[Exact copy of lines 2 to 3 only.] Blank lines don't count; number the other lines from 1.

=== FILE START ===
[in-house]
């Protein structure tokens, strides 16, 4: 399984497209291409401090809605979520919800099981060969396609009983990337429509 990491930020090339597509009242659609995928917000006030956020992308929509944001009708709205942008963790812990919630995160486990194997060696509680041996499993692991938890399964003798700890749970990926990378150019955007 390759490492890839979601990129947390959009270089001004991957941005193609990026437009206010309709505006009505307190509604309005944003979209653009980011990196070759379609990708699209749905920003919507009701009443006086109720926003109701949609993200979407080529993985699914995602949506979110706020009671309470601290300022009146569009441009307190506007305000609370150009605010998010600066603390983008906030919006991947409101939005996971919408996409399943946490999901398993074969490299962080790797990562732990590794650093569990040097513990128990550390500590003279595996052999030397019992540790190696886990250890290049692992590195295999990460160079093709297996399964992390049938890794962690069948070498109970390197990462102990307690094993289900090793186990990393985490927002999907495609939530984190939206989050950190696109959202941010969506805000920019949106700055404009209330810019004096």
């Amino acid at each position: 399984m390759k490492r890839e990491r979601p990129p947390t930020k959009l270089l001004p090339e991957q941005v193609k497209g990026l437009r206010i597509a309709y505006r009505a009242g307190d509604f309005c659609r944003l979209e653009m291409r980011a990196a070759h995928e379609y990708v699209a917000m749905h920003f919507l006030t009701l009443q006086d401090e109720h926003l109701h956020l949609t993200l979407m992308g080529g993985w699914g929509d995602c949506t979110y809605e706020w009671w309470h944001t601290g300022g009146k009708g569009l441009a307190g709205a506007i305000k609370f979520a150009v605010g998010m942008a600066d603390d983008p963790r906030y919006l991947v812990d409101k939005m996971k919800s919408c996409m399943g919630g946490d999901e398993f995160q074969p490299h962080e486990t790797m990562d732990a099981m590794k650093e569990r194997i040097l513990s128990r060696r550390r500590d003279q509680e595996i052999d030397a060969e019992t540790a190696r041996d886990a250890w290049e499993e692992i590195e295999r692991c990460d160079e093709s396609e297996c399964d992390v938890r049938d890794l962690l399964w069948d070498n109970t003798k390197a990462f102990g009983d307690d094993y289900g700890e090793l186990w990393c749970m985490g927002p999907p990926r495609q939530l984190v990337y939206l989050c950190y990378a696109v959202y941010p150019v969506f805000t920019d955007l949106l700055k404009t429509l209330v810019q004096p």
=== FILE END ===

């Protein structure tokens, strides 16, 4: 399984497209291409401090809605979520919800099981060969396609009983990337429509 990491930020090339597509009242659609995928917000006030956020992308929509944001009708709205942008963790812990919630995160486990194997060696509680041996499993692991938890399964003798700890749970990926990378150019955007 390759490492890839979601990129947390959009270089001004991957941005193609990026437009206010309709505006009505307190509604309005944003979209653009980011990196070759379609990708699209749905920003919507009701009443006086109720926003109701949609993200979407080529993985699914995602949506979110706020009671309470601290300022009146569009441009307190506007305000609370150009605010998010600066603390983008906030919006991947409101939005996971919408996409399943946490999901398993074969490299962080790797990562732990590794650093569990040097513990128990550390500590003279595996052999030397019992540790190696886990250890290049692992590195295999990460160079093709297996399964992390049938890794962690069948070498109970390197990462102990307690094993289900090793186990990393985490927002999907495609939530984190939206989050950190696109959202941010969506805000920019949106700055404009209330810019004096």
């Amino acid at each position: 399984m390759k490492r890839e990491r979601p990129p947390t930020k959009l270089l001004p090339e991957q941005v193609k497209g990026l437009r206010i597509a309709y505006r009505a009242g307190d509604f309005c659609r944003l979209e653009m291409r980011a990196a070759h995928e379609y990708v699209a917000m749905h920003f919507l006030t009701l009443q006086d401090e109720h926003l109701h956020l949609t993200l979407m992308g080529g993985w699914g929509d995602c949506t979110y809605e706020w009671w309470h944001t601290g300022g009146k009708g569009l441009a307190g709205a506007i305000k609370f979520a150009v605010g998010m942008a600066d603390d983008p963790r906030y919006l991947v812990d409101k939005m996971k919800s919408c996409m399943g919630g946490d999901e398993f995160q074969p490299h962080e486990t790797m990562d732990a099981m590794k650093e569990r194997i040097l513990s128990r060696r550390r500590d003279q509680e595996i052999d030397a060969e019992t540790a190696r041996d886990a250890w290049e499993e692992i590195e295999r692991c990460d160079e093709s396609e297996c399964d992390v938890r049938d890794l962690l399964w069948d070498n109970t003798k390197a990462f102990g009983d307690d094993y289900g700890e090793l186990w990393c749970m985490g927002p999907p990926r495609q939530l984190v990337y939206l989050c950190y990378a696109v959202y941010p150019v969506f805000t920019d955007l949106l700055k404009t429509l209330v810019q004096p």